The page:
Friday, 14 April 2017

Floral Inspiration for Jewellery Designs - April 2017

Whilst I don't make 'flower jewellery' as such (in other words, direct silver representations of flowers) at present I do find the shapes, textures and colours of flowers in particular inspiring in terms of design. I also find leaves and even bark equally fascinating in these terms but less noticeable, something you have to look past the more obvious flowers for. And flowers are extra obvious at this time of year, as nature throws off dull winter clothing and plants regrow with vigour and vibrancy.


Pictured above is Glory of the Snow (or Chiondoxa), flowering a little late for its name really (I'm kind of hoping we're not getting snowfall this April...) but it is glorious, especially up close. The petals are vivid blue - yes, you can imagine how even more vibrant they'd be against snow - and the stamens are rich daffodil-yellow. The blue makes me think of porcelain, China-blue hues on delicate pottery, perhaps something that could be recreated with polymer clay or enamel colours. The frills and subtle twists of the petals would be a challenge to represent in metal, but if done well would look organic and natural.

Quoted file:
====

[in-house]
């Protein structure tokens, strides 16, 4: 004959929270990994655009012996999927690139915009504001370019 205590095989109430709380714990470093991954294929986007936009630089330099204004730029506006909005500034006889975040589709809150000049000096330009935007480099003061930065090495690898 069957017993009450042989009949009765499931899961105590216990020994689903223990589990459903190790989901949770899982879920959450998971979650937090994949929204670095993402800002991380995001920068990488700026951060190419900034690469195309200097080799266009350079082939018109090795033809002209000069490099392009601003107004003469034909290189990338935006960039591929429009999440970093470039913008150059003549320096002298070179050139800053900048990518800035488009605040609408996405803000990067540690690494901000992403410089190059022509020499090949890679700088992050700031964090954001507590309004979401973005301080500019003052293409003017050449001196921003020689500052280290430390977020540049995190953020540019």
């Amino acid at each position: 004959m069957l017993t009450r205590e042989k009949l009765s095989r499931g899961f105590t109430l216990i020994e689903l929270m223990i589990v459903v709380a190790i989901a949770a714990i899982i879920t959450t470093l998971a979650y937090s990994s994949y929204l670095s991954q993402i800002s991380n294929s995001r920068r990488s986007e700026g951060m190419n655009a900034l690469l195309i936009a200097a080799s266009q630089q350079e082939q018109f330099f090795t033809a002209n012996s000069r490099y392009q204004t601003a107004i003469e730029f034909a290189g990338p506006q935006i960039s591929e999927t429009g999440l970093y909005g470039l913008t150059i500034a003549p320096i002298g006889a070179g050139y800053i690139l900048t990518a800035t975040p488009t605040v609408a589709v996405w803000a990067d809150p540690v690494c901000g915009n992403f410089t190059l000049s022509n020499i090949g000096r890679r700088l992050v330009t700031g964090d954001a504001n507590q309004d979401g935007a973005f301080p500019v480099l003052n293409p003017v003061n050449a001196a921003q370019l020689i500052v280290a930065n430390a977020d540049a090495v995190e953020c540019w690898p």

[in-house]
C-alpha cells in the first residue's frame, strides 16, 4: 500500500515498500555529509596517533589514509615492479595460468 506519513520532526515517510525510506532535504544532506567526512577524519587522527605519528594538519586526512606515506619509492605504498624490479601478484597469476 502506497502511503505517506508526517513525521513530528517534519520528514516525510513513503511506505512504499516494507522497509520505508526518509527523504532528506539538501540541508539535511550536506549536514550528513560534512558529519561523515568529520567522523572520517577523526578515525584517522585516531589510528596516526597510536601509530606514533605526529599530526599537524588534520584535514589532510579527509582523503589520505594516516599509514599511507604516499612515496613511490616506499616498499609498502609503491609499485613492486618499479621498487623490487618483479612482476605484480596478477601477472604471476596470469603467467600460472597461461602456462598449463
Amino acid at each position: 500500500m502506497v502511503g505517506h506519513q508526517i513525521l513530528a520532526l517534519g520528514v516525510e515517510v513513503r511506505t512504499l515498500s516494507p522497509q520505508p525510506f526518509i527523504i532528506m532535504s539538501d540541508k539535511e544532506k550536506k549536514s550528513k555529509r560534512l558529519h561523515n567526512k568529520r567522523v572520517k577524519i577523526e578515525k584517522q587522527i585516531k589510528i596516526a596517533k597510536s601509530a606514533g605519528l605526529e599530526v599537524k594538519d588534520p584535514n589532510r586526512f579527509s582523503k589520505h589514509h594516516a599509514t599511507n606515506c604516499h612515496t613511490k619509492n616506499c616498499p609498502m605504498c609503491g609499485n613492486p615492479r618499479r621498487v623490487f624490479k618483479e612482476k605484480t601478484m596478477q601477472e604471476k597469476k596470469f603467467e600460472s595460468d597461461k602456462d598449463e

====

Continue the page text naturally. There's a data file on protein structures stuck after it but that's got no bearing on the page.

After some extensive searching online - and much scratching of head in frustration - I managed to find the name of the flower in the photo above - it's Brunnera Macrophylla Starry Eyes. The plant is small and the leaves fairly unimpressive, but the tiny flowers shine brightly white and, up close, the outer edges look hand-painted in blue. Again, I think of porcelain and delicacy, and yet also strength in the robustness of the flower shape and structure itself - they are found on the floor after they fall, nearly as sturdy as when they are in place on the plant.

Looking closely at these images and considering why they inspire me has allowed me think more about how to translate that inspiration into designs of all kinds. My earlier Vantage Point blog post was part of this current train of thought and I'm hoping it will continue to be valuable and helpful.

Do share in the comments below any floral (or generally botanic) inspirations you've found lately.

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